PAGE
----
Tuesday, March 20, 2018 — WINNIPEG (March 20, 2018) -- The Canadian Football League (CFL) and its member clubs pledged to donate more than $3 million to amateur football this season, it was announced today.
“Football makes a world of difference to young people and we are committed to making a positive difference by supporting football,” said Randy Ambrosie, Commissioner of the CFL.
“The ultimate team sport, which provides a place for kids of all skills, body types and backgrounds, football teaches teamwork, discipline and perseverance. That’s why our teams provide funding, and our players and coaches give generously of their time, to support amateur football for many age groups and in many forms, including tackle, flag and touch football.”
The commitment made today builds on the effort CFL teams and the league office made in 2017 when they invested $3,352,000 in amateur football, according to a survey conducted by the CFL.
Players and coaches made more than 700 appearances at amateur football events, teams made direct donations and celebrated amateur football in their communities, and clinics and tournaments were organized across the country.
Here is just a sampling of a few of the programs and initiatives:
- The Edmonton Eskimos donated their 50/50 draw earnings to support the development of amateur football in Northern Alberta. Recipients included Football Alberta, the Edmonton Wildcats, the Edmonton Huskies, University of Alberta Golden Bears Football and the Edmonton Eskimos Alumni Association’s amateur football initiatives.
- The Saskatchewan Roughriders donated their 50/50 earnings from each game to the University of Regina Rams, University of Saskatchewan Huskies, Regina Thunder, Saskatoon Hilltops, Regina Riot, and the Saskatoon Valkyries as well as Football Saskatchewan. Additionally, the Riders sponsored youth flag football leagues in Regina, Saskatoon and Moose Jaw with both financial and in-kind donations.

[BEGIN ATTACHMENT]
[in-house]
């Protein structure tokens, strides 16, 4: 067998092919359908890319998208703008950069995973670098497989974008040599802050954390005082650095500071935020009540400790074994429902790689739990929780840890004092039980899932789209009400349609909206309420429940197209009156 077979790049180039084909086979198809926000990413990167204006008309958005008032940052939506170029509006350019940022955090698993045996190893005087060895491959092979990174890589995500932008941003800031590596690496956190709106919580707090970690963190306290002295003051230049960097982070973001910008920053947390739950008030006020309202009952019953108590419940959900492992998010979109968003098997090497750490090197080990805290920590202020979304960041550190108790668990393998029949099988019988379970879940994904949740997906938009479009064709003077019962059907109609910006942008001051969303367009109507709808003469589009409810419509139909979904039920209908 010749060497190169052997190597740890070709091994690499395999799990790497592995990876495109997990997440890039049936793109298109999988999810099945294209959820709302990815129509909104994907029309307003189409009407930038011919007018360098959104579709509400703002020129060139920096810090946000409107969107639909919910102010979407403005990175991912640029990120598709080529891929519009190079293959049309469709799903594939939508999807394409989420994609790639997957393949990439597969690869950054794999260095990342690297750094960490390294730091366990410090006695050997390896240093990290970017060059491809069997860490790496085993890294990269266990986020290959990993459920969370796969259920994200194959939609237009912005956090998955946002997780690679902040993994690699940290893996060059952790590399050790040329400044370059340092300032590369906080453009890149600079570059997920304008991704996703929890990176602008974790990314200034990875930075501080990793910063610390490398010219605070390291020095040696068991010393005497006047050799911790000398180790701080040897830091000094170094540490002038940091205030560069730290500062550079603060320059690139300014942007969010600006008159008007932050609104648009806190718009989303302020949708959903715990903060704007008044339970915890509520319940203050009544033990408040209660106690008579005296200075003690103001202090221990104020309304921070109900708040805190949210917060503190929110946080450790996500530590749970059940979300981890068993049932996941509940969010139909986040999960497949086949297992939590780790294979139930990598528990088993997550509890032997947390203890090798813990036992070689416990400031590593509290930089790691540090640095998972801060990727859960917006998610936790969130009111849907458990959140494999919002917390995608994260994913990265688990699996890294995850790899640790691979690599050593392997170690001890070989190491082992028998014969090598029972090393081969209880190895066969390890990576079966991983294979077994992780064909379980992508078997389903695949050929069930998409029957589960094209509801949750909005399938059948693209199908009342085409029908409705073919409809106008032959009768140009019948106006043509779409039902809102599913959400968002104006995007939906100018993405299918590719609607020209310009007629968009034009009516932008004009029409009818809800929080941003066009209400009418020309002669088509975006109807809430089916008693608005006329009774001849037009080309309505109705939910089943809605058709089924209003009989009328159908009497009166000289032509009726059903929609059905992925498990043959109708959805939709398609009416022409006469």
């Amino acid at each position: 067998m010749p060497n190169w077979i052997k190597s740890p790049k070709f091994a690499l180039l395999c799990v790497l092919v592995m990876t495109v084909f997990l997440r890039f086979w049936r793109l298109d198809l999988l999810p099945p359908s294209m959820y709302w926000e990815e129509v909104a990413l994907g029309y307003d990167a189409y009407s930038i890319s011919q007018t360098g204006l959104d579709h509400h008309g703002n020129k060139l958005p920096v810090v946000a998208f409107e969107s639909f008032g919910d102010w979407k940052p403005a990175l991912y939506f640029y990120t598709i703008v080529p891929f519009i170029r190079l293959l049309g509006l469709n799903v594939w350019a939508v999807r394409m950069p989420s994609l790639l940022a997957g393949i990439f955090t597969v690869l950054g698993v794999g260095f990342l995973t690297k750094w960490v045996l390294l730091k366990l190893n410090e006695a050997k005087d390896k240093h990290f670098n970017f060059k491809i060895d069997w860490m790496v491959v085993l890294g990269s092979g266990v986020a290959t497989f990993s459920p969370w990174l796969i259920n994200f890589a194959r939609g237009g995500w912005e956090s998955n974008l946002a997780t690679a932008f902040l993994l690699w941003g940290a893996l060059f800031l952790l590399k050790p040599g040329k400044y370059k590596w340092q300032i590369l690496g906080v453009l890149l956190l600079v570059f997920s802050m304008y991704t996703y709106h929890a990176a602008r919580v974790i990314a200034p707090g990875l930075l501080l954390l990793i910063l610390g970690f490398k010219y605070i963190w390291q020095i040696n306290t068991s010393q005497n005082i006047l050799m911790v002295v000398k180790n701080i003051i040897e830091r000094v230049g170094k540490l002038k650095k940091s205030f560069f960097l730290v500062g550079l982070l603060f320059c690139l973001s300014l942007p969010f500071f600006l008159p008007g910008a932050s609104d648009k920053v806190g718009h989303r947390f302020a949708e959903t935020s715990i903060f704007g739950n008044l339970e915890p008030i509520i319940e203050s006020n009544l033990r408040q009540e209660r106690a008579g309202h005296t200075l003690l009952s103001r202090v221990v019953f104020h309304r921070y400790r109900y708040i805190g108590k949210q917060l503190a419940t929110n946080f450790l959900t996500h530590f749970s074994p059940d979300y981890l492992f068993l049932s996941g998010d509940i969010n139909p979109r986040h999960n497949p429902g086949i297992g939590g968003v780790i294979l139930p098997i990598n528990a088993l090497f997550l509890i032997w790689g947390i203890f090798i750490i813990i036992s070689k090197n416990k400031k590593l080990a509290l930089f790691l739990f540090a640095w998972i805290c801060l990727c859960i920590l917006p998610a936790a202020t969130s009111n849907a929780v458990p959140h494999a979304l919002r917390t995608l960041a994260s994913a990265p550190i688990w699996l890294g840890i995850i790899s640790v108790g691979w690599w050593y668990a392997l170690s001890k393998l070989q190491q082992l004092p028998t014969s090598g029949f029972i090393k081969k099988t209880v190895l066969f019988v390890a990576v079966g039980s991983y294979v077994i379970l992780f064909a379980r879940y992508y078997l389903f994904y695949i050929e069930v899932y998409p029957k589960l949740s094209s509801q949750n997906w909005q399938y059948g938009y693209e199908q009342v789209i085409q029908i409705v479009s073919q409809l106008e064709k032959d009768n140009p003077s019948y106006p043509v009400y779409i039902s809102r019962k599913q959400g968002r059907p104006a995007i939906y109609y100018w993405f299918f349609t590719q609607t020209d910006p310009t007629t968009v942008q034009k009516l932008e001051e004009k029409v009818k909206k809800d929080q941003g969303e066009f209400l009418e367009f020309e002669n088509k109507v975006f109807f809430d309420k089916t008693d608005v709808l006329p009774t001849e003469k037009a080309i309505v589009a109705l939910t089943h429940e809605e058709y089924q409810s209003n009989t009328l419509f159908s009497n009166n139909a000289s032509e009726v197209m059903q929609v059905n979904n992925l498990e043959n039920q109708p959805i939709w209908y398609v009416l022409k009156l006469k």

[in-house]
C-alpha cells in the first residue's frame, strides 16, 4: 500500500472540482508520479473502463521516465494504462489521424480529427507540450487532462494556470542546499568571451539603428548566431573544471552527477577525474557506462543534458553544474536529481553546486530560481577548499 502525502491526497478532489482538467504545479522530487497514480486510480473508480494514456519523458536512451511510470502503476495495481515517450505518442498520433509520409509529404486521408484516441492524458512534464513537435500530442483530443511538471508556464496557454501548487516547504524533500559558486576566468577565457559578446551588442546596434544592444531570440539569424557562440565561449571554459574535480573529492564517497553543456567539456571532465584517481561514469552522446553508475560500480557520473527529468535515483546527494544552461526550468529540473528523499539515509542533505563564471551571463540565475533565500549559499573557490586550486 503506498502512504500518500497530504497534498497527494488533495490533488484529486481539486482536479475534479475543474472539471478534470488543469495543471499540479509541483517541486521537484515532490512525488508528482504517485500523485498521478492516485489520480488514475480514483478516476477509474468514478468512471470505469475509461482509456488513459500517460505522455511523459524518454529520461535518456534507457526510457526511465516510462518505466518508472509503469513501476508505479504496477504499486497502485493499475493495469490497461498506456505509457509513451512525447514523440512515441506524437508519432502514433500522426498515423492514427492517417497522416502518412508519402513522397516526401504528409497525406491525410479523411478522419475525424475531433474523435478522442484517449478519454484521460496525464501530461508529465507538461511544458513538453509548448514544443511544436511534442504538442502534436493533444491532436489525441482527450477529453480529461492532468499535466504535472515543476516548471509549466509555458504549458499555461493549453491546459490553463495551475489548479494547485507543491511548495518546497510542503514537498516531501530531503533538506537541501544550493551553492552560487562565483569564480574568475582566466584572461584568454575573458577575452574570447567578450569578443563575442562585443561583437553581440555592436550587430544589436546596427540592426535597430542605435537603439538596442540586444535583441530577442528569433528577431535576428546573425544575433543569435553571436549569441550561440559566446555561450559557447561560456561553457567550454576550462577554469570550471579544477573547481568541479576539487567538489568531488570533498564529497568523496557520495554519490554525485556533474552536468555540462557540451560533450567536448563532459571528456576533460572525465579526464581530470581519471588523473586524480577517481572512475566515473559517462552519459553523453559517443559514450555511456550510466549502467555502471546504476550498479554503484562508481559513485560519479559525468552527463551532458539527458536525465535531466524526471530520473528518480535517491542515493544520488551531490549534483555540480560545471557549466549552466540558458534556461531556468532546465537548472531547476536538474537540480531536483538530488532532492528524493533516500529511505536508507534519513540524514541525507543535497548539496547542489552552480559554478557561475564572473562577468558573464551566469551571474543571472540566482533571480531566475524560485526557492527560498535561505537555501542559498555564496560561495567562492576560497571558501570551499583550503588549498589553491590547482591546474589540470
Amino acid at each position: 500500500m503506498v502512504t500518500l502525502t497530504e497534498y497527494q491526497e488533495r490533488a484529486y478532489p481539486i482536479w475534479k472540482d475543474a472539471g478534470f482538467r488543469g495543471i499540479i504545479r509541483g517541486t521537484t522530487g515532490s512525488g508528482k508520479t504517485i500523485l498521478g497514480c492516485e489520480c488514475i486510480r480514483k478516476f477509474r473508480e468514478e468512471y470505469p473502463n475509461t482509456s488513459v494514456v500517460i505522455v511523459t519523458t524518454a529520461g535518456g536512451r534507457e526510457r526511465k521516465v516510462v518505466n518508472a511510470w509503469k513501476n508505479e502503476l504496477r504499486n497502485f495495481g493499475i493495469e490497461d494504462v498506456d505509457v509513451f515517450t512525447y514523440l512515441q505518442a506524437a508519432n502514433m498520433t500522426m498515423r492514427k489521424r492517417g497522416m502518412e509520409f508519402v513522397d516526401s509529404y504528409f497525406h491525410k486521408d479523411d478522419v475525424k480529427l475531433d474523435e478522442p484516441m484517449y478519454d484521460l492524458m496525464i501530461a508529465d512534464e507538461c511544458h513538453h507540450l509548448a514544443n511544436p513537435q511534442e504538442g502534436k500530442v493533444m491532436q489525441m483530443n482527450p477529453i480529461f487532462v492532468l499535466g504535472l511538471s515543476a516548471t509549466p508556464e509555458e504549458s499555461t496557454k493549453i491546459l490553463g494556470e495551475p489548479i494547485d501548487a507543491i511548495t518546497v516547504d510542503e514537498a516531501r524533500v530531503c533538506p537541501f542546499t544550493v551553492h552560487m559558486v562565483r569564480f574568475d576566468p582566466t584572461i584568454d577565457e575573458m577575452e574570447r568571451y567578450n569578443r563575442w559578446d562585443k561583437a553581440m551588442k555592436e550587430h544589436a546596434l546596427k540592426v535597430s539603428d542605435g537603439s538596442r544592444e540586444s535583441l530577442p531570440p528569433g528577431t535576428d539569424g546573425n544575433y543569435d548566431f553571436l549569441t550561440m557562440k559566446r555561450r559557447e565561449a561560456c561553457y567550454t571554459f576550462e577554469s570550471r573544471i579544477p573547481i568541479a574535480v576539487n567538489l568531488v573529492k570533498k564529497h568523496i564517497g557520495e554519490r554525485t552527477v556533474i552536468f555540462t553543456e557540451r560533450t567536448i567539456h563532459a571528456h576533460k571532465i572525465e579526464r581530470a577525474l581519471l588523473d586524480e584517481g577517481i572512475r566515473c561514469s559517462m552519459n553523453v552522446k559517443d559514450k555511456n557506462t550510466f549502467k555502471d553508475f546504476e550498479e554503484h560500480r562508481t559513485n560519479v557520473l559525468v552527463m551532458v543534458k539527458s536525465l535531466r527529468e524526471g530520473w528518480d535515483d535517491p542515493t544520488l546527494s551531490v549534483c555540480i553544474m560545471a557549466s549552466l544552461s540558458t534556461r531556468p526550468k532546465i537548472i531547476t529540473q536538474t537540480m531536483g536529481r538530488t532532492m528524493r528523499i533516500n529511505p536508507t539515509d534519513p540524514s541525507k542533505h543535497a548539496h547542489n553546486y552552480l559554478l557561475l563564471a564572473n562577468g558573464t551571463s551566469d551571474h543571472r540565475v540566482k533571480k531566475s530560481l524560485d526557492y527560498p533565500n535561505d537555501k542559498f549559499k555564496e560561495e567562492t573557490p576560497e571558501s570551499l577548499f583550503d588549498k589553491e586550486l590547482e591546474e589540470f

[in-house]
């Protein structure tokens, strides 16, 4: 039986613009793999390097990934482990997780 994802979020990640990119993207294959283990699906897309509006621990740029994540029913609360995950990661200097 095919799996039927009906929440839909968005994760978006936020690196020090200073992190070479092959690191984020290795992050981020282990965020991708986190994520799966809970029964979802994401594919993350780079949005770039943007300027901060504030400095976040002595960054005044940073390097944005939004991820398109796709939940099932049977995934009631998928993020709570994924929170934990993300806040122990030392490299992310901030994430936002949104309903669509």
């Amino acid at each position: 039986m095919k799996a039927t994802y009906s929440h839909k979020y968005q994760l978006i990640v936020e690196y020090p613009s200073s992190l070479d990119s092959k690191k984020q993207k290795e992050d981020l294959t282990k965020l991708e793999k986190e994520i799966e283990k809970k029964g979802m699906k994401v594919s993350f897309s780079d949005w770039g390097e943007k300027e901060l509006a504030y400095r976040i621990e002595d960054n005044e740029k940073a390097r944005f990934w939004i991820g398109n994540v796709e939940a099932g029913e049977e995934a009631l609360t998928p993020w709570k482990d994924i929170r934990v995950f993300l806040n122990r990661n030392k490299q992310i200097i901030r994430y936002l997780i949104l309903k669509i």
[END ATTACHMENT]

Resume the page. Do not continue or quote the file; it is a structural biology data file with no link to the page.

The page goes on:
- The Ottawa REDBLACKS donated their 50/50 earnings last year to the National Capital Amateur Football Association.
- The Montreal Alouettes donated to bursaries for the Foundation de l’athlete d’excellence du Quebec.
- The Hamilton Tiger-Cats PlayAction program recognized local coaches and organizers and provided local athletes with the opportunity to attend clinics, camps and Tiger-Cat home games. Twenty-five individual Tiger-Cats players participated in the ever-popular High School Mentorship program, leading and mentoring high school football players at practices and games during the fall football season. The Tiger-Cats also launched their first ever Flag Football program for local elementary students at Tim Hortons Field last year once a week for the month of May.
- The Winnipeg Blue Bombers supported both flag football and tackle football at all levels and ran free football programming for thousands of youth, in addition to providing multiple professional development and recognition opportunities for youth football coaches throughout the year.
- The Calgary Stampeders donated their 50/50 funds to local and amateur football groups like the Calgary Colts, Bantams, U of C Dinos and high school football programs, along with flag football programs in Calgary junior high schools. The team also supported student athletes who are members of the University of Calgary Dinos football team through the John Forzani Endowment Fund.
- The Toronto Argonauts hosted a Safe Contact Clinic where 150 amateur football coaches were certified in safe tackling and blocking techniques.
- The BC Lions hosted the annual Orange Helmet Awards dinner in support of amateur football in their province.
- The Canadian Football League launched the successful CFL NFL Flag football program which featured tournaments in all nine CFL cities, a national tournament at Grey Cup and a Canadian entry in an international competition at the Pro Bowl in Orlando.
“These programs and results speak to the power of the CFL to have a positive impact on amateur football and the young people who learn such valuable lessons from it,” Ambrosie said.
“Too often, the collective effort of our clubs and the league has been diminished by the fact we have not spoken with one voice. By conducting this survey of our amateur football efforts, we have uncovered the cumulative power of what we do. I have no doubt we will continue to build on this legacy and our sport and the young people it serves will both be better for it.”